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24 March 2008

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Cold War Zoomie

"Quite simply, there is nothing the Secretary of Defense needs more than a direct chain of accountability down to every dude with a weapon in his area of responsibility."

My point is that NO contractor should be carrying a weapon. Period. No contractor should be in the field. Our place is back in the strategic installations.

In the meantime, his only way of trying to do that is through the UCMJ. I accept that. It's a bandaid, though, not a solution.

All those knuckleheads in the field should have been replaced by active duty folks by this point. But nobody in Washington is willing to try to convince the American public that we need to spend even more money recruiting, training and equipping more troops to do that. That we need to beef up the forces.

What a mess.

Serving Patriot

@CWZ,

I'm with you! Ban the armed mercenary from the field of battle. If we want to do war, then we do war with people in uniform under an accountable chain of command.

Hell, if I hear one more pundit bemoan the "end of the state" and not link the erosion of governmental work to non-governmental contractors/mercenaries... I think I will explode. Pogo! Wake up! Mercenaries are a bane and must be sent packing.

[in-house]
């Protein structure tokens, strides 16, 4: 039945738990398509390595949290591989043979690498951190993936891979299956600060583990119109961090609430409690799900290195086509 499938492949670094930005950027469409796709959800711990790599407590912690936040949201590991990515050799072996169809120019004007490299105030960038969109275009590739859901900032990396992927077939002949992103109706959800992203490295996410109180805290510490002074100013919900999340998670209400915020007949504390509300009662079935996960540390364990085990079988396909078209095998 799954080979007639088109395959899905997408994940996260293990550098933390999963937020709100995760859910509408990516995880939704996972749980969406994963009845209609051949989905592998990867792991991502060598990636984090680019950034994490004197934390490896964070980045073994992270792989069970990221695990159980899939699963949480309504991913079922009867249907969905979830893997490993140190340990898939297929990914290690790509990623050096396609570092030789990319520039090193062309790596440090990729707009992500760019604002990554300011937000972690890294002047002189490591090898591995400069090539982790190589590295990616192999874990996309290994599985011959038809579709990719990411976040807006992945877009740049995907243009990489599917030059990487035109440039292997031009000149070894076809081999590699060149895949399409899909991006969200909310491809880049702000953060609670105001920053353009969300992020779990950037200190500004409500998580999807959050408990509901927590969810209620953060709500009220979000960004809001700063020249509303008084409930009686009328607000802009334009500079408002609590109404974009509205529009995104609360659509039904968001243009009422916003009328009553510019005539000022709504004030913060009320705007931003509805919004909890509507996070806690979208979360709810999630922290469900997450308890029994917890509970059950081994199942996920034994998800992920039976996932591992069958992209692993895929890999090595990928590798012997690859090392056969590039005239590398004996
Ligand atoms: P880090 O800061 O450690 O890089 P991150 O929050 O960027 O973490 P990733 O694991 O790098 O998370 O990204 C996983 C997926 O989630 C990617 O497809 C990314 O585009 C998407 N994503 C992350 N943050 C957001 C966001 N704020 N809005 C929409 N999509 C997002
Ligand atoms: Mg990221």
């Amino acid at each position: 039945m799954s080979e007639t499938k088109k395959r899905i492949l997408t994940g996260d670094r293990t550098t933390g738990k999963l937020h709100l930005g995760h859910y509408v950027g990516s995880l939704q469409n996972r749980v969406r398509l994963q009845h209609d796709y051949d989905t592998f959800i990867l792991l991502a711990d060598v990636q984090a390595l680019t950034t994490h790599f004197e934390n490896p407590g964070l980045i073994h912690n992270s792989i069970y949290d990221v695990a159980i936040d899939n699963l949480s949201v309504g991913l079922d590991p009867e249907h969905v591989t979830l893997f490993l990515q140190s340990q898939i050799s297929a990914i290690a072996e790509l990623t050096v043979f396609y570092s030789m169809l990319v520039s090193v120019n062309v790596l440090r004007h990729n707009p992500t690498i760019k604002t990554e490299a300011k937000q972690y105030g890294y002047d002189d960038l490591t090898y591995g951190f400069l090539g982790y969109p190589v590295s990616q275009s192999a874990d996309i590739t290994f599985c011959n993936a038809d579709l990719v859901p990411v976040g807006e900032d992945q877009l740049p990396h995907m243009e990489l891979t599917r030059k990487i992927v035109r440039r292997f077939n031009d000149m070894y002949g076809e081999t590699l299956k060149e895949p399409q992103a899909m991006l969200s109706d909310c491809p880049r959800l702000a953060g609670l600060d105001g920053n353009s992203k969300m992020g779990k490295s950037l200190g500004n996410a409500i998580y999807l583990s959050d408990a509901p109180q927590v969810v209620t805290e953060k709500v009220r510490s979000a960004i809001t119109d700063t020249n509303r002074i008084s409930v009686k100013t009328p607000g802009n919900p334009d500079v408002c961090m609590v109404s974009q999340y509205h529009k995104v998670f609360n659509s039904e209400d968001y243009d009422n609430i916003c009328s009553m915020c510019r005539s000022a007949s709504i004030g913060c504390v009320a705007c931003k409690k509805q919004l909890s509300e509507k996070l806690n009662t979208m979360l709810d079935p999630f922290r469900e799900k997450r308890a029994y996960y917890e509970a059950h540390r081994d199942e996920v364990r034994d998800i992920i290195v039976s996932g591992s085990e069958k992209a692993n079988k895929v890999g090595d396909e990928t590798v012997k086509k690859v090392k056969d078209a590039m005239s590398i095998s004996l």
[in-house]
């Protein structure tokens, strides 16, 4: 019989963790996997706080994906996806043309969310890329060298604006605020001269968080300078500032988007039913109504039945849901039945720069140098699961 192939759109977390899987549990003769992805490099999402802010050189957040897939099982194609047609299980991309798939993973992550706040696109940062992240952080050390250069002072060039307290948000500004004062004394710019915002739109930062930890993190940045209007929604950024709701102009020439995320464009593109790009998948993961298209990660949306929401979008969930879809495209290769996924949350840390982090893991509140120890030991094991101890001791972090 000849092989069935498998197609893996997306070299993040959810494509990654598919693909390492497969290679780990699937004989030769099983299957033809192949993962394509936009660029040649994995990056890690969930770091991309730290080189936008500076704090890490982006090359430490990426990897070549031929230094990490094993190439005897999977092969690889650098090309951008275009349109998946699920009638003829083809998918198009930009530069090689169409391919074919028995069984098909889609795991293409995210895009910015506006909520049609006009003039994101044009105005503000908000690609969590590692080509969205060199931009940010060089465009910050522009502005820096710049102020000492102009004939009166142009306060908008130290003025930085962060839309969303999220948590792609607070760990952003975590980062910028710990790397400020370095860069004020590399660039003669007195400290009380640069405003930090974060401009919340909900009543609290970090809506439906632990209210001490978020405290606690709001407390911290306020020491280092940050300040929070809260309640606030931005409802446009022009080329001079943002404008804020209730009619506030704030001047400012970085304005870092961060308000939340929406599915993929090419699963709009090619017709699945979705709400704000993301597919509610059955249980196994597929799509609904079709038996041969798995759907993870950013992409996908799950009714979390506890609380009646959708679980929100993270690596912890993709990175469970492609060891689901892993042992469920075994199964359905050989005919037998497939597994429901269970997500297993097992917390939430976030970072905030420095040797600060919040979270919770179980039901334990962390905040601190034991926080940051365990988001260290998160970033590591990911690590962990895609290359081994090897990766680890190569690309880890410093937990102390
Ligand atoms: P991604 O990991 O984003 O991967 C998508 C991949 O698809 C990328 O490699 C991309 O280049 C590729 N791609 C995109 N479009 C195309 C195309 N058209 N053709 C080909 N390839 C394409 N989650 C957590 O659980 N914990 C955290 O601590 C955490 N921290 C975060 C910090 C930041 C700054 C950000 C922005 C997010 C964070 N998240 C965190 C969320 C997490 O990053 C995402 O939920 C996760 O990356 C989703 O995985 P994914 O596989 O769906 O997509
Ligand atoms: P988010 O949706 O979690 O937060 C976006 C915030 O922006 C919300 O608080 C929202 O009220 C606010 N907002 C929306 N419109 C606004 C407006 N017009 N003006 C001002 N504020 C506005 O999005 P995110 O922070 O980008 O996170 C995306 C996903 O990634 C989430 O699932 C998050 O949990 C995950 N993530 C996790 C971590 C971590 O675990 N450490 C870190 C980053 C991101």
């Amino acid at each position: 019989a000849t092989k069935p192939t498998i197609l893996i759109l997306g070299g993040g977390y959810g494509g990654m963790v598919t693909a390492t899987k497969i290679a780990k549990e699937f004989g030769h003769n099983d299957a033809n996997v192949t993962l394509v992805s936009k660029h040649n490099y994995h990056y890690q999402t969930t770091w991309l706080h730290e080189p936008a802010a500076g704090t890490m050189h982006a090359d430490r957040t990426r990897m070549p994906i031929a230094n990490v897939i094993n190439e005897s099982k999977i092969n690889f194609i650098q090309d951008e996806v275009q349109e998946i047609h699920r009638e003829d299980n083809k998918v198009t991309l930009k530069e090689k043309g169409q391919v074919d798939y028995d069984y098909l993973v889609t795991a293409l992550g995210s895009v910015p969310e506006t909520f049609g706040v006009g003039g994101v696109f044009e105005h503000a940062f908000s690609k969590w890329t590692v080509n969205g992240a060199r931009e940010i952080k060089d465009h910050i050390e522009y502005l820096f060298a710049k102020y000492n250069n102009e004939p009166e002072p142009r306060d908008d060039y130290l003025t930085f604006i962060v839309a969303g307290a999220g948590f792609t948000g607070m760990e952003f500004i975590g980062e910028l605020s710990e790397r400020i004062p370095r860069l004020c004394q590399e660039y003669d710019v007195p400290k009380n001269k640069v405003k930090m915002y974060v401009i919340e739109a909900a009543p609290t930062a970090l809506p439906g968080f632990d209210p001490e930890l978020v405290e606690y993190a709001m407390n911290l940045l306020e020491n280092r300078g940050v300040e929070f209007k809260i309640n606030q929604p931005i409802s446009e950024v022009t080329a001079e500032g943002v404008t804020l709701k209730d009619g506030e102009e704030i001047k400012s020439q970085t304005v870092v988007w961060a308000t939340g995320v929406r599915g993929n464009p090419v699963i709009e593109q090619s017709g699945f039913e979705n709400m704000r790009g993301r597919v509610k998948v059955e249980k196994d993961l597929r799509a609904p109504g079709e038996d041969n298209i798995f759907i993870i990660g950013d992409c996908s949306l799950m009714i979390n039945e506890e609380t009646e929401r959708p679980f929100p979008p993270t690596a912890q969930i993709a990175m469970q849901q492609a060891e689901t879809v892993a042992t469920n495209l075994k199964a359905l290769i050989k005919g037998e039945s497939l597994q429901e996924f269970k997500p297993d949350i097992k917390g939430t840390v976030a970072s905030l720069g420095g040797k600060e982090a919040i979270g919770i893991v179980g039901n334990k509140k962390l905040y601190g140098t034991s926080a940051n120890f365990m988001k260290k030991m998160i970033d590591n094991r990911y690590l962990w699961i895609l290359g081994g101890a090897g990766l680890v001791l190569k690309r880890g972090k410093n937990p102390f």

Seems that a simple "nationalization" order - placing all armed security contractors under military command - should suffice. Companies and individuals who do not desire to work under such condition should be given a one-way ticket to the nearest port of embarkation (on the company dime!)...

SP

Sidney O. Smith III

CWZ-- you raise excellent points. I draw a distinction b/t the private contractors who provide logistical and analytical support with those private contractors who pull the trigger.

As for the latter group, legal mechanisms should aim to extend liability, both criminally and civilly, to any CEO of such a private security corp.. In other words, the focus should not remain solely on the employee in the field because that approach allows the CEO to walk away or actually fly away on a private jet paid for by the taxpayer, when in fact he should himself at Leavenworth. Such can be done if truly desired.

Andy

I agree with CWZ here, which brings me back to Congress. Why don't they simply outlaw the use of armed contractors by the US government and fix the problem once and for all. Keep this "bandaid" as CWZ aptly calls it, for an interim period while the various departments and agencies determine how they can best do business without armed contractors. Congress can then pass further legislation enabling those solutions.

Instead it seems we are faced with a confusing "solution" that's completely untested in the courts and likely introduces many unforeseen negative consequences.

And upon further reflection it seems the new MEJA legislation which has passed the house and I'm guessing will pass the senate is a much better bandaid but is still just a bandaid.

William Cummings, you should read the text of that legislation for I think it answers many of the questions in your last comment - should it ultimately be enacted of course.

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